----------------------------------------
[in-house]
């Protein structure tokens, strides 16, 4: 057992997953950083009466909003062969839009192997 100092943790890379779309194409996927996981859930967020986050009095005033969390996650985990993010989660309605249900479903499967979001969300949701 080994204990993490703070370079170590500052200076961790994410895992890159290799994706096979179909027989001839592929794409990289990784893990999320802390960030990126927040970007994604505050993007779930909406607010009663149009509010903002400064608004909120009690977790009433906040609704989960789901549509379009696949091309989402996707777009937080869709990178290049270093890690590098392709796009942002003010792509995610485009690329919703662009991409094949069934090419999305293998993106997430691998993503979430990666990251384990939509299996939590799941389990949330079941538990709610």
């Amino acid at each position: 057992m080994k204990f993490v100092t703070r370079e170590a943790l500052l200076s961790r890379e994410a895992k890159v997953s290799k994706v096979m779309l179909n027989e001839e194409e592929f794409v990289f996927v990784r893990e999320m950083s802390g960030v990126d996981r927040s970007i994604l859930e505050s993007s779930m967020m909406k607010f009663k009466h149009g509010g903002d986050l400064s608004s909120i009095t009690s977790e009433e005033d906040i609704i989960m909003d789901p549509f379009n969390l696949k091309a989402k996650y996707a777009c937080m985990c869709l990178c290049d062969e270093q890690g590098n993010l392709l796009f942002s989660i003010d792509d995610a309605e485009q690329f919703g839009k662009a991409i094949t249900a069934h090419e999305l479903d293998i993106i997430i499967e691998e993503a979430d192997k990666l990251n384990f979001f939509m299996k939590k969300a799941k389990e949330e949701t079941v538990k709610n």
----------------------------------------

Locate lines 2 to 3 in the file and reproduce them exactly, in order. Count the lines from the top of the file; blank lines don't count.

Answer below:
């Protein structure tokens, strides 16, 4: 057992997953950083009466909003062969839009192997 100092943790890379779309194409996927996981859930967020986050009095005033969390996650985990993010989660309605249900479903499967979001969300949701 080994204990993490703070370079170590500052200076961790994410895992890159290799994706096979179909027989001839592929794409990289990784893990999320802390960030990126927040970007994604505050993007779930909406607010009663149009509010903002400064608004909120009690977790009433906040609704989960789901549509379009696949091309989402996707777009937080869709990178290049270093890690590098392709796009942002003010792509995610485009690329919703662009991409094949069934090419999305293998993106997430691998993503979430990666990251384990939509299996939590799941389990949330079941538990709610």
């Amino acid at each position: 057992m080994k204990f993490v100092t703070r370079e170590a943790l500052l200076s961790r890379e994410a895992k890159v997953s290799k994706v096979m779309l179909n027989e001839e194409e592929f794409v990289f996927v990784r893990e999320m950083s802390g960030v990126d996981r927040s970007i994604l859930e505050s993007s779930m967020m909406k607010f009663k009466h149009g509010g903002d986050l400064s608004s909120i009095t009690s977790e009433e005033d906040i609704i989960m909003d789901p549509f379009n969390l696949k091309a989402k996650y996707a777009c937080m985990c869709l990178c290049d062969e270093q890690g590098n993010l392709l796009f942002s989660i003010d792509d995610a309605e485009q690329f919703g839009k662009a991409i094949t249900a069934h090419e999305l479903d293998i993106i997430i499967e691998e993503a979430d192997k990666l990251n384990f979001f939509m299996k939590k969300a799941k389990e949330e949701t079941v538990k709610n």